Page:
A socio-psychological perspective on the perception and acceptance of risk
- Authors: Botha, Louise
- Date: 2014-05-14
- Subjects: Nuclear industry - Psychological aspects , Risk , Risk-taking (Psychology) , Industrial sociology
- Type: Thesis
- Identifier: uj:11078 , http://hdl.handle.net/10210/10651
- Description: D.Litt. et Phil. (Sociology) , The Licensing Branch of the Atomic Energy Corporation of South Africa is responsible for setting safety standards as regards the nuclear energy industry. The present study forms part of an investigation, initiated by members of the Licensing Branch, into the impact and possible social risk of nuclear technology on society. The ultimate aim of the investigation, towards which this study intends to make a sound contribution, is the development of appropriate social risk criteria. Financial assistance by the Atomic Energy Corporation of South Africa is hereby acknowledged. Any views or conclusions are those of the author and do not necessarily reflect those of the AEC. The financial assistance of the Human Sciences Research Council towards the costs of this research is hereby acknowledged. Opinions expressed or conclusions reached are those of the author and are not to be regarded as a reflection of the opinions and conclusions of the Human Sciences Research Council.
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Understanding risk in the everyday identity-work of young people on the East Rand
- Authors: Graham, Lauren
- Date: 2013-04-10
- Subjects: Risk-taking (Psychology) , Identity (Psychology) in adolescence , Risk perception - Social aspects , Gender identity - Social aspects
- Type: Thesis
- Identifier: uj:7434 , http://hdl.handle.net/10210/8292
- Description: D.Litt. et Phil. (Sociology) , Inquiry that seeks to understand young people’s engagement in risk behaviours is numerous. Concern for and interest in young people has stimulated a wide range of debates about what makes young people do the things they do. Despite the plethora of research in this area there are still gaps in our knowledge, primarily because much of the research has sought to understand young people by looking at their decision making from the outside. This study departs from what has gone before by applying a youth development approach to understanding youth risk. In order to do so it sought to delve into the worlds and lives of a few young people living in an informal settlement in Gauteng, South Africa. The key question that the study poses pertains to how young people understand and negotiate risk as an aspect of their everyday identity-work. It is thus important to note that youth in this study is not understood simply as a particular age range or a phase that exists between childhood and adulthood. Rather it is understood as a life stage that carries with it particular experiences, needs and processes. In particular for the purposes of this study identity-work is understood to be an intensive process during the life stage of youth that involves drawing on culturally and socially available labels (McCall, 2003), definitions and markers of identity and testing them in their social networks in a process of reflexivity towards developing a self-identity (Giddens, 1991). In order to generate a deep understanding of the lives and worlds of young people, this study employed a critical ethnographic design, combining the usual methods of ethnography such as observation and interviews, with innovative methods that sought to challenge commonly held perceptions of research that young people might have had, and to encourage them to participate in the research. The study found that risk is understood in multiple ways. Young people understand and internalise the risk prevention messaging that is often targeted at them but they also have other perceptions of risk that ‘experts’ tend to overlook. Most important of these were their perceptions of risk that were influenced by their socio-economic surroundings – risks that were foremost in their lives because of their day-to-day struggles to manage them. The study also demonstrates the ways in which risk is negotiated as a feature of identity-work in three ways – in identity-work that has to do with masculinity and femininity, in identity-work pertaining to who one is within a family, and in identity work that involves their roles in the community. One of the main recommendations arising from this research is the need for integrated interventions that combine the prevention models that are currently employed, with locally specific interventions aimed at enhancing the protection and preparedness of young people in order to reduce their vulnerability. By conceptualising young people and the phase of ‘youth’ differently, and applying a youth development approach to understanding youth risk, it is hoped that an innovative way of considering how young people make decisions regarding risk has been opened for future consideration in research.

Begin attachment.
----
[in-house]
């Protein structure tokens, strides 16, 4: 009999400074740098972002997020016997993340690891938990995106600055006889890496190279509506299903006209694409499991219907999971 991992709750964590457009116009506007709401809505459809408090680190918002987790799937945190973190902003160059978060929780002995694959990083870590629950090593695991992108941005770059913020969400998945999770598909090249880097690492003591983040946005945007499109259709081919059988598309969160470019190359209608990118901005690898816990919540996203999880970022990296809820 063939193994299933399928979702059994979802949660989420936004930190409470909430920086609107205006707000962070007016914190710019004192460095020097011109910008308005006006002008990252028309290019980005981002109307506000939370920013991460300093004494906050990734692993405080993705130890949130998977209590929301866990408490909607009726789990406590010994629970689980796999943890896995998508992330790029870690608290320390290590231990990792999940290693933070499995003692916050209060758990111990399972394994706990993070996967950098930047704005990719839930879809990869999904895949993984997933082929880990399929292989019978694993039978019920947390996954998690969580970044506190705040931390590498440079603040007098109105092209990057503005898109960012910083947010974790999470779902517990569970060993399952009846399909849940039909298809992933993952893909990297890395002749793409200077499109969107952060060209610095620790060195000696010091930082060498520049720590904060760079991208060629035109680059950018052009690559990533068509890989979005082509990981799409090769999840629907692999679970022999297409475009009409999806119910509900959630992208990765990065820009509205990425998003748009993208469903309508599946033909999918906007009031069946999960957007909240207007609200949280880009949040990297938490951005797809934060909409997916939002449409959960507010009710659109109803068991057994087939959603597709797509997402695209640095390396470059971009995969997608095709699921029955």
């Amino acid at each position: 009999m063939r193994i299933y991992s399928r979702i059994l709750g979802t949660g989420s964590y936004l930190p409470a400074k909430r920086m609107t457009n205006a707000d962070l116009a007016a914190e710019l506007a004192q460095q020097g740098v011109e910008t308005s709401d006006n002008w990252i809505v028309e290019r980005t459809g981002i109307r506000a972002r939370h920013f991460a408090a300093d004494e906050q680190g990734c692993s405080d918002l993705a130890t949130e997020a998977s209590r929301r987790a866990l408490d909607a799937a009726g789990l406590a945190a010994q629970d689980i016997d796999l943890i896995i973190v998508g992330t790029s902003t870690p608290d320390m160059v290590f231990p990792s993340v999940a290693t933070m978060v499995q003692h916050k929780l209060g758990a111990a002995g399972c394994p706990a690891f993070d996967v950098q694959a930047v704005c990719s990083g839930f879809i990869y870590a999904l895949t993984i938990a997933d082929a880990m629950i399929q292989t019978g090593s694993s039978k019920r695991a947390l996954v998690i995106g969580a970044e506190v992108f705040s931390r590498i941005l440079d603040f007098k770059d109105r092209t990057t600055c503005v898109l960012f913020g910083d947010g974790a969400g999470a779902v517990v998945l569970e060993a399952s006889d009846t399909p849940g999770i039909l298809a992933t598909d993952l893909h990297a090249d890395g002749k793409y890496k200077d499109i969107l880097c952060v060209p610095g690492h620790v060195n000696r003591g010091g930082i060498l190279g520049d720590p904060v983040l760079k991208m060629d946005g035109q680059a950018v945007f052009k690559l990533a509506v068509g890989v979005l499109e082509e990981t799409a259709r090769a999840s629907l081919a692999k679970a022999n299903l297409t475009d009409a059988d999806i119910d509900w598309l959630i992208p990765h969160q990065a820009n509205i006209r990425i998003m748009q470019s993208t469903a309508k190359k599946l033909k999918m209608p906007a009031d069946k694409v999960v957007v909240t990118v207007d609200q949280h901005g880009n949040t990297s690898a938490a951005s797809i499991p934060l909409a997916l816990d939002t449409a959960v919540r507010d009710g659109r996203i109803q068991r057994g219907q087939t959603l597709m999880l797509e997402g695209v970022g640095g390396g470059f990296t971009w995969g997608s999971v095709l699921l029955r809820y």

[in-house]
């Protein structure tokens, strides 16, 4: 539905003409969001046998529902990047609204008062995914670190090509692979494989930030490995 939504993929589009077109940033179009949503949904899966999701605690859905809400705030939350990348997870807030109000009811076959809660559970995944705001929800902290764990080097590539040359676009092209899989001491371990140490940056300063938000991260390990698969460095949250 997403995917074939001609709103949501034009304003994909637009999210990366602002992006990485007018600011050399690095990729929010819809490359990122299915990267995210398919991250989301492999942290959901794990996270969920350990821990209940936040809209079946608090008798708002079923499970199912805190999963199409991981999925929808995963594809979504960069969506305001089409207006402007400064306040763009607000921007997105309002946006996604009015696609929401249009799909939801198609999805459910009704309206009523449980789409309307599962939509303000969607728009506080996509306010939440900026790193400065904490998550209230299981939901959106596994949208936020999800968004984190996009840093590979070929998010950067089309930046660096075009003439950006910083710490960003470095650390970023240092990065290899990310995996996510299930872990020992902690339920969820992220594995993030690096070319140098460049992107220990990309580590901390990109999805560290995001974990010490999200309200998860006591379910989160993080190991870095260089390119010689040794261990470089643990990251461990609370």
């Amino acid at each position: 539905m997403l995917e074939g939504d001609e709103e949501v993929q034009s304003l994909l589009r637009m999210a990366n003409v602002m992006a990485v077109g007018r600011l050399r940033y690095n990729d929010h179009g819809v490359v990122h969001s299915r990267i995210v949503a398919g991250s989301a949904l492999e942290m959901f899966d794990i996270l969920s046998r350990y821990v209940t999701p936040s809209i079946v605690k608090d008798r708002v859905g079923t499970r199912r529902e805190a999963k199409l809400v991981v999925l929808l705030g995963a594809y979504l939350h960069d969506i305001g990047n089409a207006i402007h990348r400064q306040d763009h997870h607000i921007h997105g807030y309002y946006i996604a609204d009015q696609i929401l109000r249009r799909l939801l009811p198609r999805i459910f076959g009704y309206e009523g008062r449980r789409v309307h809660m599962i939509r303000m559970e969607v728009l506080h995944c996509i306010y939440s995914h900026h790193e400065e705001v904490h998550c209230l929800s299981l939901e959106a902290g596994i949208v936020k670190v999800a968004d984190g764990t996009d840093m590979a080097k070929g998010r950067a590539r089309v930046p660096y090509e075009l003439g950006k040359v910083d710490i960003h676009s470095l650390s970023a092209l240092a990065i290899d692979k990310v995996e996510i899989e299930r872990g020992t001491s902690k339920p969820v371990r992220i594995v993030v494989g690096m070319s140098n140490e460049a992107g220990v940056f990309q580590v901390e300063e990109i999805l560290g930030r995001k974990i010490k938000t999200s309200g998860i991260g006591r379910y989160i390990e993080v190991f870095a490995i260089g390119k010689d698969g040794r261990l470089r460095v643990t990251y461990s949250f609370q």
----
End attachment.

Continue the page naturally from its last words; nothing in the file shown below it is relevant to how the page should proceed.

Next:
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Managers’ perception of values-driven risk behaviour
- Authors: Manolas, Manuella
- Date: 2017
- Subjects: Qualitative research , Middle managers , Telecommunication , Risk-taking (Psychology)
- Language: English
- Type: Masters (Thesis)
- Identifier: http://hdl.handle.net/10210/237670 , uj:24354